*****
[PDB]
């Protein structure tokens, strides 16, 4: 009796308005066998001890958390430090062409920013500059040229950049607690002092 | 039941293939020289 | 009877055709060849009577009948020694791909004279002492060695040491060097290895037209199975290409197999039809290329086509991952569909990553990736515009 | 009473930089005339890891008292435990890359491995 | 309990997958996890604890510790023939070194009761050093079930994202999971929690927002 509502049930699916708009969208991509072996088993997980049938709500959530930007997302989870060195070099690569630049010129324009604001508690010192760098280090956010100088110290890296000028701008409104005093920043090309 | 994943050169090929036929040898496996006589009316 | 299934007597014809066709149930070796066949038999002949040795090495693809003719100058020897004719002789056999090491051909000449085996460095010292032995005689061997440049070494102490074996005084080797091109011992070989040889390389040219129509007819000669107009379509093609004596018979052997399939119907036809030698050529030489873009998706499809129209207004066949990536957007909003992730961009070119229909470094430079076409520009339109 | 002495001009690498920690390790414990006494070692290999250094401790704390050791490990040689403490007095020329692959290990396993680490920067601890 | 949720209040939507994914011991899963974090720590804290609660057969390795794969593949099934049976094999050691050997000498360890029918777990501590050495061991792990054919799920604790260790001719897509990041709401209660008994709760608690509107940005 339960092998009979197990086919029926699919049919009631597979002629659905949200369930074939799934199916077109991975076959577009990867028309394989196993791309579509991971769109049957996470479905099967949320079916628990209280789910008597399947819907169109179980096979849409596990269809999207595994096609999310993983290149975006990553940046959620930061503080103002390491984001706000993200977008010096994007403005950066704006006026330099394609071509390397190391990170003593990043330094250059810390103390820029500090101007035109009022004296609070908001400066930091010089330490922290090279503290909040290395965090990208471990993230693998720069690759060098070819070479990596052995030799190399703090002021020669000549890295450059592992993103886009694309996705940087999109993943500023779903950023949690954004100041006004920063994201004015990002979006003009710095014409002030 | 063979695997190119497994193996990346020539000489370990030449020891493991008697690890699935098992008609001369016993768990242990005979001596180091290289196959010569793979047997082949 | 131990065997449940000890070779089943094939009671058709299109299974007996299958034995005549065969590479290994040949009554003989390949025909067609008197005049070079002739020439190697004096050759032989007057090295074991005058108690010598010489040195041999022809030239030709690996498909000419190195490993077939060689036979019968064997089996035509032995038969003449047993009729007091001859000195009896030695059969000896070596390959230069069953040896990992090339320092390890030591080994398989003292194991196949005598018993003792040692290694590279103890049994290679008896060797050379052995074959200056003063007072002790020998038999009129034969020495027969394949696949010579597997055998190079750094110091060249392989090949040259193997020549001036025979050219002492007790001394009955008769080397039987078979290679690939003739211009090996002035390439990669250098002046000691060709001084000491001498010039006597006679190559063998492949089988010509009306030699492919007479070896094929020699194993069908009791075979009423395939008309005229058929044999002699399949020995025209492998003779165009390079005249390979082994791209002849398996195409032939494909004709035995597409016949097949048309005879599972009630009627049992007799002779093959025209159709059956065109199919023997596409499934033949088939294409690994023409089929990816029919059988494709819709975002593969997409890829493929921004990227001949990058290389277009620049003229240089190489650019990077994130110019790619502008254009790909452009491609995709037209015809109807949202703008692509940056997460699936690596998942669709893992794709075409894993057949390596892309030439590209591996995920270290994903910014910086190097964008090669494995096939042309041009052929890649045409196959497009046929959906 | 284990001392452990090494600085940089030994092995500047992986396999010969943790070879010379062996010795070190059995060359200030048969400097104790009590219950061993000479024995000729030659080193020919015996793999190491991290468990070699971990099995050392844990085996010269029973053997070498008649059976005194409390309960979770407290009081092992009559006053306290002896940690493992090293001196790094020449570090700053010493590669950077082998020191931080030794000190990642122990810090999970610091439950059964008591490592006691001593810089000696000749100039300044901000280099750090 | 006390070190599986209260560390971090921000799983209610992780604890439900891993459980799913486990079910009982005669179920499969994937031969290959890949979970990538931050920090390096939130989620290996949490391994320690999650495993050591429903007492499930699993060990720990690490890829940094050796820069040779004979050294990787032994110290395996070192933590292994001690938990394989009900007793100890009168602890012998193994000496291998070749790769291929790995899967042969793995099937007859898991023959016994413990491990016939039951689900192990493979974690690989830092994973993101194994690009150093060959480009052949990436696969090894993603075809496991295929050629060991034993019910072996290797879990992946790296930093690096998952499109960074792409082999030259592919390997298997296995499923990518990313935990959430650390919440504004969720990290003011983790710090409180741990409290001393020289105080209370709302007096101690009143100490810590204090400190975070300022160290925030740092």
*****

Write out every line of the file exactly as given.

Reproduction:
[PDB]
């Protein structure tokens, strides 16, 4: 009796308005066998001890958390430090062409920013500059040229950049607690002092 | 039941293939020289 | 009877055709060849009577009948020694791909004279002492060695040491060097290895037209199975290409197999039809290329086509991952569909990553990736515009 | 009473930089005339890891008292435990890359491995 | 309990997958996890604890510790023939070194009761050093079930994202999971929690927002 509502049930699916708009969208991509072996088993997980049938709500959530930007997302989870060195070099690569630049010129324009604001508690010192760098280090956010100088110290890296000028701008409104005093920043090309 | 994943050169090929036929040898496996006589009316 | 299934007597014809066709149930070796066949038999002949040795090495693809003719100058020897004719002789056999090491051909000449085996460095010292032995005689061997440049070494102490074996005084080797091109011992070989040889390389040219129509007819000669107009379509093609004596018979052997399939119907036809030698050529030489873009998706499809129209207004066949990536957007909003992730961009070119229909470094430079076409520009339109 | 002495001009690498920690390790414990006494070692290999250094401790704390050791490990040689403490007095020329692959290990396993680490920067601890 | 949720209040939507994914011991899963974090720590804290609660057969390795794969593949099934049976094999050691050997000498360890029918777990501590050495061991792990054919799920604790260790001719897509990041709401209660008994709760608690509107940005 339960092998009979197990086919029926699919049919009631597979002629659905949200369930074939799934199916077109991975076959577009990867028309394989196993791309579509991971769109049957996470479905099967949320079916628990209280789910008597399947819907169109179980096979849409596990269809999207595994096609999310993983290149975006990553940046959620930061503080103002390491984001706000993200977008010096994007403005950066704006006026330099394609071509390397190391990170003593990043330094250059810390103390820029500090101007035109009022004296609070908001400066930091010089330490922290090279503290909040290395965090990208471990993230693998720069690759060098070819070479990596052995030799190399703090002021020669000549890295450059592992993103886009694309996705940087999109993943500023779903950023949690954004100041006004920063994201004015990002979006003009710095014409002030 | 063979695997190119497994193996990346020539000489370990030449020891493991008697690890699935098992008609001369016993768990242990005979001596180091290289196959010569793979047997082949 | 131990065997449940000890070779089943094939009671058709299109299974007996299958034995005549065969590479290994040949009554003989390949025909067609008197005049070079002739020439190697004096050759032989007057090295074991005058108690010598010489040195041999022809030239030709690996498909000419190195490993077939060689036979019968064997089996035509032995038969003449047993009729007091001859000195009896030695059969000896070596390959230069069953040896990992090339320092390890030591080994398989003292194991196949005598018993003792040692290694590279103890049994290679008896060797050379052995074959200056003063007072002790020998038999009129034969020495027969394949696949010579597997055998190079750094110091060249392989090949040259193997020549001036025979050219002492007790001394009955008769080397039987078979290679690939003739211009090996002035390439990669250098002046000691060709001084000491001498010039006597006679190559063998492949089988010509009306030699492919007479070896094929020699194993069908009791075979009423395939008309005229058929044999002699399949020995025209492998003779165009390079005249390979082994791209002849398996195409032939494909004709035995597409016949097949048309005879599972009630009627049992007799002779093959025209159709059956065109199919023997596409499934033949088939294409690994023409089929990816029919059988494709819709975002593969997409890829493929921004990227001949990058290389277009620049003229240089190489650019990077994130110019790619502008254009790909452009491609995709037209015809109807949202703008692509940056997460699936690596998942669709893992794709075409894993057949390596892309030439590209591996995920270290994903910014910086190097964008090669494995096939042309041009052929890649045409196959497009046929959906 | 284990001392452990090494600085940089030994092995500047992986396999010969943790070879010379062996010795070190059995060359200030048969400097104790009590219950061993000479024995000729030659080193020919015996793999190491991290468990070699971990099995050392844990085996010269029973053997070498008649059976005194409390309960979770407290009081092992009559006053306290002896940690493992090293001196790094020449570090700053010493590669950077082998020191931080030794000190990642122990810090999970610091439950059964008591490592006691001593810089000696000749100039300044901000280099750090 | 006390070190599986209260560390971090921000799983209610992780604890439900891993459980799913486990079910009982005669179920499969994937031969290959890949979970990538931050920090390096939130989620290996949490391994320690999650495993050591429903007492499930699993060990720990690490890829940094050796820069040779004979050294990787032994110290395996070192933590292994001690938990394989009900007793100890009168602890012998193994000496291998070749790769291929790995899967042969793995099937007859898991023959016994413990491990016939039951689900192990493979974690690989830092994973993101194994690009150093060959480009052949990436696969090894993603075809496991295929050629060991034993019910072996290797879990992946790296930093690096998952499109960074792409082999030259592919390997298997296995499923990518990313935990959430650390919440504004969720990290003011983790710090409180741990409290001393020289105080209370709302007096101690009143100490810590204090400190975070300022160290925030740092």